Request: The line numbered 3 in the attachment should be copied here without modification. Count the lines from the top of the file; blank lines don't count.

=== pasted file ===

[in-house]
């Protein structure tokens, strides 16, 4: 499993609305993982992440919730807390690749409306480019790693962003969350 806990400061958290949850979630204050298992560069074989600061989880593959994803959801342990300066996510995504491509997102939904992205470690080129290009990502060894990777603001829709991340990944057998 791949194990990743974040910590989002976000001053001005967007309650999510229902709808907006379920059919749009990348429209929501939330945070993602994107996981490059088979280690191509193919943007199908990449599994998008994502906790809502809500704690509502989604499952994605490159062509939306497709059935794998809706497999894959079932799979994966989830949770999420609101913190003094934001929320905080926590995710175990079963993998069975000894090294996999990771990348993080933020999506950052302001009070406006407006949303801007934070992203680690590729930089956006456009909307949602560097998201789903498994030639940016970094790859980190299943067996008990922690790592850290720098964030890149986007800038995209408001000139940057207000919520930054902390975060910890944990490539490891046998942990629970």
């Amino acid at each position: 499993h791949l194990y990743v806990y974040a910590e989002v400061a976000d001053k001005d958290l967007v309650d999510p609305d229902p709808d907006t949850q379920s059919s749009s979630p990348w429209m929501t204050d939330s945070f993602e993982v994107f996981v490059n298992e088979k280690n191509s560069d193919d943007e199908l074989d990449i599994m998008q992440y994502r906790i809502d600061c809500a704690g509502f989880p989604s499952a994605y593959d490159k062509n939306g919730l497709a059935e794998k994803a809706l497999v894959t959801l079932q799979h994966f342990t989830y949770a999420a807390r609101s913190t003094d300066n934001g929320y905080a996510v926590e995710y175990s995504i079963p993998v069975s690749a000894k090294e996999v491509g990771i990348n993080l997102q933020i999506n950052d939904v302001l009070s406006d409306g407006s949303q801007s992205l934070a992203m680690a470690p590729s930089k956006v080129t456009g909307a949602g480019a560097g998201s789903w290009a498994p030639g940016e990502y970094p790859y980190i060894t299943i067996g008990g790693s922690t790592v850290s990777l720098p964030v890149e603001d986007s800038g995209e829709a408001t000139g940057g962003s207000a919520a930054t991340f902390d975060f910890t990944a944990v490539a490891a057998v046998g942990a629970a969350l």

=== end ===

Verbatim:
């Amino acid at each position: 499993h791949l194990y990743v806990y974040a910590e989002v400061a976000d001053k001005d958290l967007v309650d999510p609305d229902p709808d907006t949850q379920s059919s749009s979630p990348w429209m929501t204050d939330s945070f993602e993982v994107f996981v490059n298992e088979k280690n191509s560069d193919d943007e199908l074989d990449i599994m998008q992440y994502r906790i809502d600061c809500a704690g509502f989880p989604s499952a994605y593959d490159k062509n939306g919730l497709a059935e794998k994803a809706l497999v894959t959801l079932q799979h994966f342990t989830y949770a999420a807390r609101s913190t003094d300066n934001g929320y905080a996510v926590e995710y175990s995504i079963p993998v069975s690749a000894k090294e996999v491509g990771i990348n993080l997102q933020i999506n950052d939904v302001l009070s406006d409306g407006s949303q801007s992205l934070a992203m680690a470690p590729s930089k956006v080129t456009g909307a949602g480019a560097g998201s789903w290009a498994p030639g940016e990502y970094p790859y980190i060894t299943i067996g008990g790693s922690t790592v850290s990777l720098p964030v890149e603001d986007s800038g995209e829709a408001t000139g940057g962003s207000a919520a930054t991340f902390d975060f910890t990944a944990v490539a490891a057998v046998g942990a629970a969350l």